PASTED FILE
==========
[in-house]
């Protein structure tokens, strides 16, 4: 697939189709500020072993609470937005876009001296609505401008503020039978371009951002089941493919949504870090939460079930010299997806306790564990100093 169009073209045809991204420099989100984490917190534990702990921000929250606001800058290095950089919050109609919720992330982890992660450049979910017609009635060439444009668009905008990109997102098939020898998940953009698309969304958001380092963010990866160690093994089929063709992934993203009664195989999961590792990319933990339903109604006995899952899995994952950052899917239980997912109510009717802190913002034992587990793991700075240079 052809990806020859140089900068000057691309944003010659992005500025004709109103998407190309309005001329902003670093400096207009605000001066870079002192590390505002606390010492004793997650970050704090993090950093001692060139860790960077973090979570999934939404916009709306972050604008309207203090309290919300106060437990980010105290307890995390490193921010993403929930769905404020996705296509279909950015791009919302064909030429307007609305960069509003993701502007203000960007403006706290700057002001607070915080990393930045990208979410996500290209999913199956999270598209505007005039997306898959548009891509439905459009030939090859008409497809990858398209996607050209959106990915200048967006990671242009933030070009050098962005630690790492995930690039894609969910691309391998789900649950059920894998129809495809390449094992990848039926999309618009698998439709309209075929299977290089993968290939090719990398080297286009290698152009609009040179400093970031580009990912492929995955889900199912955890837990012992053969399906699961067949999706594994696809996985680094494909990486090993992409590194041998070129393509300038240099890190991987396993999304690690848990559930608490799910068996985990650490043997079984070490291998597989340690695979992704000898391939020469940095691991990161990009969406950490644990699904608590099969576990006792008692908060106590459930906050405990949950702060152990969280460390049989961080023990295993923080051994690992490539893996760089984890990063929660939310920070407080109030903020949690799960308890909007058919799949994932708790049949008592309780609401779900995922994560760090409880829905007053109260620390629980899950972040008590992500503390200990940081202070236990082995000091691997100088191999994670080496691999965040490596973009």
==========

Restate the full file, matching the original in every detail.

[in-house]
């Protein structure tokens, strides 16, 4: 697939189709500020072993609470937005876009001296609505401008503020039978371009951002089941493919949504870090939460079930010299997806306790564990100093 169009073209045809991204420099989100984490917190534990702990921000929250606001800058290095950089919050109609919720992330982890992660450049979910017609009635060439444009668009905008990109997102098939020898998940953009698309969304958001380092963010990866160690093994089929063709992934993203009664195989999961590792990319933990339903109604006995899952899995994952950052899917239980997912109510009717802190913002034992587990793991700075240079 052809990806020859140089900068000057691309944003010659992005500025004709109103998407190309309005001329902003670093400096207009605000001066870079002192590390505002606390010492004793997650970050704090993090950093001692060139860790960077973090979570999934939404916009709306972050604008309207203090309290919300106060437990980010105290307890995390490193921010993403929930769905404020996705296509279909950015791009919302064909030429307007609305960069509003993701502007203000960007403006706290700057002001607070915080990393930045990208979410996500290209999913199956999270598209505007005039997306898959548009891509439905459009030939090859008409497809990858398209996607050209959106990915200048967006990671242009933030070009050098962005630690790492995930690039894609969910691309391998789900649950059920894998129809495809390449094992990848039926999309618009698998439709309209075929299977290089993968290939090719990398080297286009290698152009609009040179400093970031580009990912492929995955889900199912955890837990012992053969399906699961067949999706594994696809996985680094494909990486090993992409590194041998070129393509300038240099890190991987396993999304690690848990559930608490799910068996985990650490043997079984070490291998597989340690695979992704000898391939020469940095691991990161990009969406950490644990699904608590099969576990006792008692908060106590459930906050405990949950702060152990969280460390049989961080023990295993923080051994690992490539893996760089984890990063929660939310920070407080109030903020949690799960308890909007058919799949994932708790049949008592309780609401779900995922994560760090409880829905007053109260620390629980899950972040008590992500503390200990940081202070236990082995000091691997100088191999994670080496691999965040490596973009």